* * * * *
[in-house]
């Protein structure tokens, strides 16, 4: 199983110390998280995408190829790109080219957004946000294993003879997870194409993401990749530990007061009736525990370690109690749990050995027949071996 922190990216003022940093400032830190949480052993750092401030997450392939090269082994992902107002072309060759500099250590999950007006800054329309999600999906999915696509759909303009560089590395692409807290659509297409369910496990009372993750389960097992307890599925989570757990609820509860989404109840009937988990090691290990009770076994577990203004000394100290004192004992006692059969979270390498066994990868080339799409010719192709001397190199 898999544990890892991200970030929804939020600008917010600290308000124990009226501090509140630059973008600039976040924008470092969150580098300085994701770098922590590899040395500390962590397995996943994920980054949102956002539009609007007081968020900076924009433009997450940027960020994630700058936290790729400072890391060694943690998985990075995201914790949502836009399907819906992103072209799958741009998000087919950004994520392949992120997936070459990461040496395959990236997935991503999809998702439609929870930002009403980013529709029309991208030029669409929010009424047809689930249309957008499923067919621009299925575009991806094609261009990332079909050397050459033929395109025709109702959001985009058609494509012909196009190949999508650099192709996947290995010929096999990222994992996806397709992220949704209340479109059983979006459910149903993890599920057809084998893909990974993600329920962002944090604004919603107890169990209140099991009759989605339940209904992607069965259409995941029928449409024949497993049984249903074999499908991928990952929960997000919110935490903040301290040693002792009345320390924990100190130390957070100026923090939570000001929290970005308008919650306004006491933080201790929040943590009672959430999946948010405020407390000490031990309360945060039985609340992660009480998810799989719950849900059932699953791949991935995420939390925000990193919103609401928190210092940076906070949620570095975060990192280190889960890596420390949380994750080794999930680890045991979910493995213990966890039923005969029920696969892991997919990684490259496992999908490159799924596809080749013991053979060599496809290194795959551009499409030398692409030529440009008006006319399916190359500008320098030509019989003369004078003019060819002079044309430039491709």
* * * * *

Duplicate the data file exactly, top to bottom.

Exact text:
[in-house]
């Protein structure tokens, strides 16, 4: 199983110390998280995408190829790109080219957004946000294993003879997870194409993401990749530990007061009736525990370690109690749990050995027949071996 922190990216003022940093400032830190949480052993750092401030997450392939090269082994992902107002072309060759500099250590999950007006800054329309999600999906999915696509759909303009560089590395692409807290659509297409369910496990009372993750389960097992307890599925989570757990609820509860989404109840009937988990090691290990009770076994577990203004000394100290004192004992006692059969979270390498066994990868080339799409010719192709001397190199 898999544990890892991200970030929804939020600008917010600290308000124990009226501090509140630059973008600039976040924008470092969150580098300085994701770098922590590899040395500390962590397995996943994920980054949102956002539009609007007081968020900076924009433009997450940027960020994630700058936290790729400072890391060694943690998985990075995201914790949502836009399907819906992103072209799958741009998000087919950004994520392949992120997936070459990461040496395959990236997935991503999809998702439609929870930002009403980013529709029309991208030029669409929010009424047809689930249309957008499923067919621009299925575009991806094609261009990332079909050397050459033929395109025709109702959001985009058609494509012909196009190949999508650099192709996947290995010929096999990222994992996806397709992220949704209340479109059983979006459910149903993890599920057809084998893909990974993600329920962002944090604004919603107890169990209140099991009759989605339940209904992607069965259409995941029928449409024949497993049984249903074999499908991928990952929960997000919110935490903040301290040693002792009345320390924990100190130390957070100026923090939570000001929290970005308008919650306004006491933080201790929040943590009672959430999946948010405020407390000490031990309360945060039985609340992660009480998810799989719950849900059932699953791949991935995420939390925000990193919103609401928190210092940076906070949620570095975060990192280190889960890596420390949380994750080794999930680890045991979910493995213990966890039923005969029920696969892991997919990684490259496992999908490159799924596809080749013991053979060599496809290194795959551009499409030398692409030529440009008006006319399916190359500008320098030509019989003369004078003019060819002079044309430039491709």